The following supporting information can be downloaded at:, Table S1: Optimization of ATT concentrations for DOX encapsulation (the DOX concentration was fixed at 1.0 mg/mL); Table S2: Diffraction angle and plane spacing data of ATT and ATT/DOX using XRD analysis; Table S3: Apparent density, porosity and water contact angles of PLGA, ATT/PLGA, and ATT/DOX/PLGA nanofibers, respectively; Table S4: Tensile properties of electrospun PLGA nanofibers, ATT/PLGA and ATT/DOX PLGA nanofibers; Figure S1: UV−vis spectroscopy of DOX, ATT, and ATT/DOX complexes; Figure S2: TEM image of free ATT; Figure S3: A fluorescence microscopic image of the DOX/PLGA composite nanofibers; Figure S4: Water contact angles of PLGA (a), ATT/PLGA (b), ATT/DOX/PLGA (c) nanofibers.

Author Contributions

Conceptualization, Z.W., M.S. and X.S.; composite nanofiber preparation and characterization, Z.W. and Y.Z.; cell experiment studies, Z.W. and H.T.; writing and original draft, Z.W. and B.Z.; funding acquisition and supervision, M.S., B.Z. and X.S., review and editing, B.Z. and X.S. All authors have read and agreed to the published version of the manuscript.


This research was supported by the Shanghai Education Commission through the Shanghai Leading Talents Program, the 111 Project (BP0719035), the National Natural Science Foundation of China (61805161), 2020 Li Ka Shing Foundation Cross-Disciplinary Research Grant (2020LKSFG05C), and the Natural Science Foundation of Guangdong Province (2021A1515010441). X.S. and H.T. also thank the support by FCT—Fundação para a Ciência e a Tecnologia through the CQM Base Fund—UIDB/00674/2020 and Programmatic Fund—UIDP/00674/2020, and by ARDITI—Agência Regional para o Desenvolvimento da Investigação Tecnologia e Inovação, through the project M1420-01-0145-FEDER-000005-Centro de Química da Madeira-CQM+ (Madeira 14-20 Program).

Institutional Review Board Statement

Not applicable.

Informed Consent Statement

Not applicable.

Data Availability Statement

The data presented are available from the corresponding author upon request.

Conflicts of Interest

The authors declare no conflict of interest.


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Figure 1. FTIR spectra of ATT and ATT/DOX complexes (a), and free DOX (b).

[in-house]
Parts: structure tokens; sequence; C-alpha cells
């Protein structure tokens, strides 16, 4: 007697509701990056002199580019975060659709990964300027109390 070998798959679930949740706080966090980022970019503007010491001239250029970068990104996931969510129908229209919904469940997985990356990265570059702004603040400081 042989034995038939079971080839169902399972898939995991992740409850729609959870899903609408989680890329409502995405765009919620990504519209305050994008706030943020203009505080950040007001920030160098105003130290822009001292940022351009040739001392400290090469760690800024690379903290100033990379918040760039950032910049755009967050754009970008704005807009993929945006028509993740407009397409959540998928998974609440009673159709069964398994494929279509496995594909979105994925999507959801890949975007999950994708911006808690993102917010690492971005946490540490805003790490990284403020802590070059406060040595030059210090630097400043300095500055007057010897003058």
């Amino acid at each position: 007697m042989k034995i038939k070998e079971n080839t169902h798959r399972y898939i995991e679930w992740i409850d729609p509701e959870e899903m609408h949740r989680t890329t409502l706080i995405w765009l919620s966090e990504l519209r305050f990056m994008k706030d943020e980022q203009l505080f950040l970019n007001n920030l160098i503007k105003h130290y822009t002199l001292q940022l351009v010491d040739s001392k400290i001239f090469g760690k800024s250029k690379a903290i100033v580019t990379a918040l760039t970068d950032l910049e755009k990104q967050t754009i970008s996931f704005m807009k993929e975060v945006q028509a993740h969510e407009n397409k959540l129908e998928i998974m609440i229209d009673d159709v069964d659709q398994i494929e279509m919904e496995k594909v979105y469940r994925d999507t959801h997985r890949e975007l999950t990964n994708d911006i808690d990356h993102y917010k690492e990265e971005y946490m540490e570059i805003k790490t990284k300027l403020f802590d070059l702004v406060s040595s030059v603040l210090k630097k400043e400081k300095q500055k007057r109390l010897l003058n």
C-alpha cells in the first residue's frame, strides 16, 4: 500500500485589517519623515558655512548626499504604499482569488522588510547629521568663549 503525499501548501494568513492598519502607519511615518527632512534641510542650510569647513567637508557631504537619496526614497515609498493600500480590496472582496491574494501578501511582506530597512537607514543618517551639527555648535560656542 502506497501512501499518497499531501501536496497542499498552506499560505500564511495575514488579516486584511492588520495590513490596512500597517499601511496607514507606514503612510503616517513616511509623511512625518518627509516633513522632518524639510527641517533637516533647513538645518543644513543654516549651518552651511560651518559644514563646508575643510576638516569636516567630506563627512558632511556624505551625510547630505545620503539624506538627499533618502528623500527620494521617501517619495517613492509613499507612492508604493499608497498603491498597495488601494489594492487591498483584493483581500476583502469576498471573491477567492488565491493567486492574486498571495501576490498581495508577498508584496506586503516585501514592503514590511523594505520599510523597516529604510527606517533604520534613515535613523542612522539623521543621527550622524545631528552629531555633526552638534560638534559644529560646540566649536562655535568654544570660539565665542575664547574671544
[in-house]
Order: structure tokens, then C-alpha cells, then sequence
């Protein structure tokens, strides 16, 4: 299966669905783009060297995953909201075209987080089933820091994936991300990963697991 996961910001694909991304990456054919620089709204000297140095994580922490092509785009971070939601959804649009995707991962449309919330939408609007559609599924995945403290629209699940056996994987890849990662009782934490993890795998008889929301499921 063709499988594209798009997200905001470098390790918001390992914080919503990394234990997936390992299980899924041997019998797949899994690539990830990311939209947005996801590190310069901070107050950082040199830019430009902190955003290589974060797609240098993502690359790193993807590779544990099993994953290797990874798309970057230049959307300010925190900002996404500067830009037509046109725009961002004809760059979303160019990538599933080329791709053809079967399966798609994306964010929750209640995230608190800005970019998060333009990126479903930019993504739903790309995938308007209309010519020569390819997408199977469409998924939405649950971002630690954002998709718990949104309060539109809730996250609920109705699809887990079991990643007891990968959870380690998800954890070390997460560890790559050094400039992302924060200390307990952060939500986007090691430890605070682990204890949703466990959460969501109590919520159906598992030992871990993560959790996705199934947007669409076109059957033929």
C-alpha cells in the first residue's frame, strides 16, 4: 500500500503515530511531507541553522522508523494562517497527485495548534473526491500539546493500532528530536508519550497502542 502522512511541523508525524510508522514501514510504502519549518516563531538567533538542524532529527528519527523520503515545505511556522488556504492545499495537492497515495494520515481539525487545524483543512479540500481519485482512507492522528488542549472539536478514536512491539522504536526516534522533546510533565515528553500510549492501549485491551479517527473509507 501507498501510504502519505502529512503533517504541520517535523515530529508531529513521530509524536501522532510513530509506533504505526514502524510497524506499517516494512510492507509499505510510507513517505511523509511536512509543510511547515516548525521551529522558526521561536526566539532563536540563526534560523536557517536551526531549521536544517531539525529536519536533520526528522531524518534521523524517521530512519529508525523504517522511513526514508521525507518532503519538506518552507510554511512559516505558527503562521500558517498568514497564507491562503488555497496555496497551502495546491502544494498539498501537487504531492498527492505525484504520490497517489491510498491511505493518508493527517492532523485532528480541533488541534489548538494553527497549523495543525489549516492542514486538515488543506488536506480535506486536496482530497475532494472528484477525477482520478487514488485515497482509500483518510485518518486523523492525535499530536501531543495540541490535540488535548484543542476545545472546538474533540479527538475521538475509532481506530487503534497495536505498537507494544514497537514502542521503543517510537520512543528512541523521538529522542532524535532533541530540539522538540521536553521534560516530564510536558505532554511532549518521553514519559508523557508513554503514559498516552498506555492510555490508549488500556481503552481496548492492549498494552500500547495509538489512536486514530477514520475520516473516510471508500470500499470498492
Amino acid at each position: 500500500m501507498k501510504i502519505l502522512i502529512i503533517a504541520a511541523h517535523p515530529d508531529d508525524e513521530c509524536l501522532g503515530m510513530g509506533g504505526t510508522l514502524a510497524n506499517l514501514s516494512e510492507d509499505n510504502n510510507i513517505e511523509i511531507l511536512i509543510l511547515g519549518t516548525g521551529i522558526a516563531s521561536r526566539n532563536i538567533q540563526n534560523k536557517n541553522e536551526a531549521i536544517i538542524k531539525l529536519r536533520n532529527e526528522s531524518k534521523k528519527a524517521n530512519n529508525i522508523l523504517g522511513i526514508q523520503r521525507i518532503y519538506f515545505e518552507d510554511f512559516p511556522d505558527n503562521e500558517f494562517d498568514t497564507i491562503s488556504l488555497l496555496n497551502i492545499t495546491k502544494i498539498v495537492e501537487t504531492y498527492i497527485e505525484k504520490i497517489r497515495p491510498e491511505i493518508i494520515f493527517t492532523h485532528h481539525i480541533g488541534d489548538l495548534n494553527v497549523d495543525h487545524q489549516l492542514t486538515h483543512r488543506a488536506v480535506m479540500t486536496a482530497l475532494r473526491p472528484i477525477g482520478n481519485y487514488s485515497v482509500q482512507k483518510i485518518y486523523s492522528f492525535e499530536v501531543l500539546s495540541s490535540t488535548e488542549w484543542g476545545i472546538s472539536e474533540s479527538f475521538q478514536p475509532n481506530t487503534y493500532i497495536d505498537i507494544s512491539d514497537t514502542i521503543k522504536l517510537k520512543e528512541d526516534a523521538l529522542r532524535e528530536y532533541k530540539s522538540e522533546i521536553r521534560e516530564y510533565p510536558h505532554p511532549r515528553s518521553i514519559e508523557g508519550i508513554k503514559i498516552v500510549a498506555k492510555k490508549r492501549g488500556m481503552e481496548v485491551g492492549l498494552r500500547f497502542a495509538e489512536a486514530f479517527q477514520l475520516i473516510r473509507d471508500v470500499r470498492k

Figure 1. FTIR spectra of ATT and ATT/DOX complexes (a), and free DOX (b).
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Figure 2. The XRD crystalline structure of ATT and ATT/DOX complexes (a), and free DOX (b).
Figure 2. The XRD crystalline structure of ATT and ATT/DOX complexes (a), and free DOX (b).
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Figure 3. Transmission electron microscopy (TEM) images of ATT/DOX complexes (a), PLGA nanofibers (b), ATT/DOX/PLGA composite nanofibers (c). The arrows point to the ATT/DOX complexes. (d) A fluorescence microscopic image of the ATT/DOX/PLGA composite nanofibers (DOX has a maximum excitation and emission wavelength of 470 and 560 nm, respectively).
Figure 3. Transmission electron microscopy (TEM) images of ATT/DOX complexes (a), PLGA nanofibers (b), ATT/DOX/PLGA composite nanofibers (c). The arrows point to the ATT/DOX complexes. (d) A fluorescence microscopic image of the ATT/DOX/PLGA composite nanofibers (DOX has a maximum excitation and emission wavelength of 470 and 560 nm, respectively).
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Figure 4. SEM images and diameter distribution histograms of free PLGA (a), DOX/PLGA (b), ATT/PLGA (c), and ATT/DOX/PLGA (d) nanofibers.
Figure 4. SEM images and diameter distribution histograms of free PLGA (a), DOX/PLGA (b), ATT/PLGA (c), and ATT/DOX/PLGA (d) nanofibers.
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Figure 5. The strain–stress curves of PLGA, ATT/PLGA, and ATT/DOX/PLGA nanofibers, respectively.
Figure 5. The strain–stress curves of PLGA, ATT/PLGA, and ATT/DOX/PLGA nanofibers, respectively.
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Figure 6. In vitro release of DOX from ATT/DOX complexes, DOX/PLGA and ATT/DOX/PLGA nanofibers at pH 7.4 (a) and 5.5 (b), at 37 °C.
Figure 6. In vitro release of DOX from ATT/DOX complexes, DOX/PLGA and ATT/DOX/PLGA nanofibers at pH 7.4 (a) and 5.5 (b), at 37 °C.
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Figure 7. Resazurin reduction assay of CAL72 cells treated with free DOX, and the release medium of ATT/DOX complexes, DOX/PLGA and ATT/DOX/PLGA nanofibers at different DOX concentrations for 24 h (** p < 0.01 and *** p < 0.001). The PLGA nanofibers, ATT particles, and ATT/PLGA nanofibers without DOX loading were also utilized for cell treatment cells under similar conditions.
Figure 7. Resazurin reduction assay of CAL72 cells treated with free DOX, and the release medium of ATT/DOX complexes, DOX/PLGA and ATT/DOX/PLGA nanofibers at different DOX concentrations for 24 h (** p < 0.01 and *** p < 0.001). The PLGA nanofibers, ATT particles, and ATT/PLGA nanofibers without DOX loading were also utilized for cell treatment cells under similar conditions.
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Figure 8. The micrographs of CAL72 cells treated with free DOX, and the release media of ATT/DOX complexes, DOX/PLGA and ATT/DOX/PLGA nanofibers with different DOX concentrations for 24 h.
Figure 8. The micrographs of CAL72 cells treated with free DOX, and the release media of ATT/DOX complexes, DOX/PLGA and ATT/DOX/PLGA nanofibers with different DOX concentrations for 24 h.
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Wang, Z.; Zhao, Y.; Shen, M.; Tomás, H.; Zhou, B.; Shi, X. Antitumor Efficacy of Doxorubicin-Loaded Electrospun Attapulgite–Poly(lactic-co-glycolic acid) Composite Nanofibers. J. Funct. Biomater. 2022, 13, 55.

AMA Style

Wang Z, Zhao Y, Shen M, Tomás H, Zhou B, Shi X. Antitumor Efficacy of Doxorubicin-Loaded Electrospun Attapulgite–Poly(lactic-co-glycolic acid) Composite Nanofibers. Journal of Functional Biomaterials. 2022; 13(2):55.

Chicago/Turabian Style

Wang, Zhe, Yili Zhao, Mingwu Shen, Helena Tomás, Benqing Zhou, and Xiangyang Shi. 2022. "Antitumor Efficacy of Doxorubicin-Loaded Electrospun Attapulgite–Poly(lactic-co-glycolic acid) Composite Nanofibers" Journal of Functional Biomaterials 13, no. 2: 55.